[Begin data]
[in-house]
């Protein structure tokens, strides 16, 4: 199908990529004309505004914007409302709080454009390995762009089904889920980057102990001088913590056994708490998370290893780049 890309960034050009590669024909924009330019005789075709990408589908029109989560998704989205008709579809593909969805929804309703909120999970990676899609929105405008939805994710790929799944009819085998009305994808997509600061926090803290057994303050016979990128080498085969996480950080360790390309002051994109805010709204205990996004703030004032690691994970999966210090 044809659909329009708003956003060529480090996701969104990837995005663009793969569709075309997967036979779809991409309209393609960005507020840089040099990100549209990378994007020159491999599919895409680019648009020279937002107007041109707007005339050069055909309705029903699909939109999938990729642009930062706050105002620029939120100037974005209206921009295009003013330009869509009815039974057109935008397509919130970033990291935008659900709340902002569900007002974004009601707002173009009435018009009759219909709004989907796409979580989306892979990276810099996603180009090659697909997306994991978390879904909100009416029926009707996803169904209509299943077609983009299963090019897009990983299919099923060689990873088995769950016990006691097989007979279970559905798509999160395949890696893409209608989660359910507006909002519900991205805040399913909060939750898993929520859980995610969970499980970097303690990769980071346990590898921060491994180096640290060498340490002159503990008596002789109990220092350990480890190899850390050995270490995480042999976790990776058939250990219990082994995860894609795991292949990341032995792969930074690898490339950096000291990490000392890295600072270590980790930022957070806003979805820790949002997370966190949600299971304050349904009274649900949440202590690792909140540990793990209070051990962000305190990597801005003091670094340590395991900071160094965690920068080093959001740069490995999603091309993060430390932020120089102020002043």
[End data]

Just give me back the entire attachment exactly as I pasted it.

[in-house]
């Protein structure tokens, strides 16, 4: 199908990529004309505004914007409302709080454009390995762009089904889920980057102990001088913590056994708490998370290893780049 890309960034050009590669024909924009330019005789075709990408589908029109989560998704989205008709579809593909969805929804309703909120999970990676899609929105405008939805994710790929799944009819085998009305994808997509600061926090803290057994303050016979990128080498085969996480950080360790390309002051994109805010709204205990996004703030004032690691994970999966210090 044809659909329009708003956003060529480090996701969104990837995005663009793969569709075309997967036979779809991409309209393609960005507020840089040099990100549209990378994007020159491999599919895409680019648009020279937002107007041109707007005339050069055909309705029903699909939109999938990729642009930062706050105002620029939120100037974005209206921009295009003013330009869509009815039974057109935008397509919130970033990291935008659900709340902002569900007002974004009601707002173009009435018009009759219909709004989907796409979580989306892979990276810099996603180009090659697909997306994991978390879904909100009416029926009707996803169904209509299943077609983009299963090019897009990983299919099923060689990873088995769950016990006691097989007979279970559905798509999160395949890696893409209608989660359910507006909002519900991205805040399913909060939750898993929520859980995610969970499980970097303690990769980071346990590898921060491994180096640290060498340490002159503990008596002789109990220092350990480890190899850390050995270490995480042999976790990776058939250990219990082994995860894609795991292949990341032995792969930074690898490339950096000291990490000392890295600072270590980790930022957070806003979805820790949002997370966190949600299971304050349904009274649900949440202590690792909140540990793990209070051990962000305190990597801005003091670094340590395991900071160094965690920068080093959001740069490995999603091309993060430390932020120089102020002043």